Other than actually attaining a ‘positive’ pregnancy test, there really is no other specific test allowing us to know IF a woman CAN actually achieve pregnancy.  What we do know is, that for the normal couple (those without risk factors/or a history of infertility, regularly sexually active,) the chances of conception are actually stacked in our favor.  In fact, for regularly sexually active couples, there is a 15-25% probability of pregnancy with each menstrual cycle!

It is expected that nearly 90% of sexually active couples, without contraception, would become pregnant (intentionally or not) within one year.  The one year mark is typically used in defining those couples with ‘infertility’…the inability to become pregnant, despite frequent, unprotected sex within one year.  An infertility evaluation by your health care provider may be initiated at this time, and even earlier (at 6 months) for those women over 35.

 

Suzanne Hall, MD (@drsuzyyhall)

Eastside Gynecology Obstetrics

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Have you considered seeing a Certified Nurse-Midwife for your pregnancy/delivery?

What is a Certified Nurse-Midwife?

More and more women in the US are choosing a certified nurse-midwife (CNM) for their pregnancy, birth, postpartum, and well-woman care. Certified Nurse Midwives are licensed health care providers educated in nursing and midwifery. They have master’s degrees in nursing, certified by the American Midwifery Certification Board, and are licensed to practice midwifery in the state of Michigan. National statistics show that in 2009 CNMs attended 11.9% of vaginal births, an all time-high. This trend has been discussed in newspapers such as the New York Times and in movies such as The Business of Being Born. As a leader and innovator in women’s health care, Eastside Gynecology and Obstetrics has committed to bring midwifery services to their clients, the only practice that does so in the area.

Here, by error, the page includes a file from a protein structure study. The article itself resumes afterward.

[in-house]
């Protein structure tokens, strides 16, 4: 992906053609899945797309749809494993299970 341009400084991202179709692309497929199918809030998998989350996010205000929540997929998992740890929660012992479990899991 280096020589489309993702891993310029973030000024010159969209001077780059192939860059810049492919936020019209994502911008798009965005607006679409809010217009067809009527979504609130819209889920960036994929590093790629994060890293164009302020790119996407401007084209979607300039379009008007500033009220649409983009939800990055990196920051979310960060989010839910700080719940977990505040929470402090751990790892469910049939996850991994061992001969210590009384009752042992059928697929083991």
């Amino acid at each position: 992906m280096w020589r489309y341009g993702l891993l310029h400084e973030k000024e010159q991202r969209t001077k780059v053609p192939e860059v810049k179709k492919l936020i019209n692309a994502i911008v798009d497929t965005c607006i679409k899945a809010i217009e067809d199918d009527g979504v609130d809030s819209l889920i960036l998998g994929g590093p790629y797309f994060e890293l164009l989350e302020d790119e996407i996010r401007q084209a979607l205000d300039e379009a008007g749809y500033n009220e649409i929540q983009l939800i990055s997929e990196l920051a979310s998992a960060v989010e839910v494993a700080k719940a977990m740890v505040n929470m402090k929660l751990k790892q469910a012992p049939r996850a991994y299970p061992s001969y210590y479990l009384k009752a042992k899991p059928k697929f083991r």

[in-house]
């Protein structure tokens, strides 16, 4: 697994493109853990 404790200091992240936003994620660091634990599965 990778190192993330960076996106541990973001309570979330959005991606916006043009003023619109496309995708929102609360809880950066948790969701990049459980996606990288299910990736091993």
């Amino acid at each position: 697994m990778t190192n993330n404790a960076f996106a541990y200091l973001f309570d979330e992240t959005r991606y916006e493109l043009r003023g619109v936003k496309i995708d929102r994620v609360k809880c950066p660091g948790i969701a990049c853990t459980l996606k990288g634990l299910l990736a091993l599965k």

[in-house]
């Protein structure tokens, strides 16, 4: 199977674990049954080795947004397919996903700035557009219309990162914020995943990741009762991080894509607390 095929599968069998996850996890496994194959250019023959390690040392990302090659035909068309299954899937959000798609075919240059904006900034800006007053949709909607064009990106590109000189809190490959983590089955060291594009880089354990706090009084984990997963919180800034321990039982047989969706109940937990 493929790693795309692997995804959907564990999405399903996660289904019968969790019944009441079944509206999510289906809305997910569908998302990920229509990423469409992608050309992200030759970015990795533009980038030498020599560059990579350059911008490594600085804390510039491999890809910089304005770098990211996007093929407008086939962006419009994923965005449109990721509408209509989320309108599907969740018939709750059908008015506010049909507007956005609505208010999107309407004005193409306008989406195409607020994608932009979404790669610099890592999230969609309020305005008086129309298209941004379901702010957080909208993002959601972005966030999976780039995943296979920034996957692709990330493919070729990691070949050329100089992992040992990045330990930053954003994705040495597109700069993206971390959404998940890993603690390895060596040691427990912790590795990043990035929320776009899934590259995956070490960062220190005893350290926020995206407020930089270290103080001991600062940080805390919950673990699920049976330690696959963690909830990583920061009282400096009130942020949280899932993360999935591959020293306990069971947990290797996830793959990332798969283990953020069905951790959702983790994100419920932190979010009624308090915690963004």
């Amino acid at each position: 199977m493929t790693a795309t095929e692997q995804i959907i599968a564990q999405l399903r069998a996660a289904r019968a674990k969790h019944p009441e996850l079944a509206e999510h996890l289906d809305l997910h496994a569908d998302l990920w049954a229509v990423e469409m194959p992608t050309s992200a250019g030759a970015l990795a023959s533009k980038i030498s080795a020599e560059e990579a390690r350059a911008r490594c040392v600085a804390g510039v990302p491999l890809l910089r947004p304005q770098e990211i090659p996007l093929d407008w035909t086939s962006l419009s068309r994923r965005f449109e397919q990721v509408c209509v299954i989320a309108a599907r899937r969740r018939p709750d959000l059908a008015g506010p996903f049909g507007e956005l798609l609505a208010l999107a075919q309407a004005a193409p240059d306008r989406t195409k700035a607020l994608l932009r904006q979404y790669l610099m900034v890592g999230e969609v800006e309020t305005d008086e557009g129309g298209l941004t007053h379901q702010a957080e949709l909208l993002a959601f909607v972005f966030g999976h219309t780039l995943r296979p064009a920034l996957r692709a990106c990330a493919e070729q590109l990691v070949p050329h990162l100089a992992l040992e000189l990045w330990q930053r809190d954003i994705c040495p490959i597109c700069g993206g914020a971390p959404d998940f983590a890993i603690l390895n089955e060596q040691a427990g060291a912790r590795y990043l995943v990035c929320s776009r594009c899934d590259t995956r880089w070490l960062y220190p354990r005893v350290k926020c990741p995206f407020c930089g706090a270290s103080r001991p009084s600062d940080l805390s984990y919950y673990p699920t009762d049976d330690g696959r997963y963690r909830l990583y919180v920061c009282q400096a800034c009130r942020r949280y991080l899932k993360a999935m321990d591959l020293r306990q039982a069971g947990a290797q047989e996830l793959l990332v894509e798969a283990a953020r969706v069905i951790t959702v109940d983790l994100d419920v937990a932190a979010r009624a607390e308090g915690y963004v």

The midwives at Eastside Gyn/OB provide personalized, individualized care. We nurture each mother and her family with sensitive, holistic care. Our clients love that they get to know the person who will be taking care of them for their birth. We also have a commitment to promoting physiologic labor and birth, believing that labor works best when allowed to begin in its own time and progress at its own pace. At the same time, we are trained to recognize those situations where intervention is warranted and have the benefit of a close and supportive working relationship with the physicians in the practice when referral or consultation is needed.  As midwives, we aspire for you to have the birth experience that you desire. We promote mother-infant bonding immediately after birth, delayed cord clamping, breastfeeding, and childbirth classes such as hypnobirthing. We also desire for each birth to be a family experience for all who wish to be involved.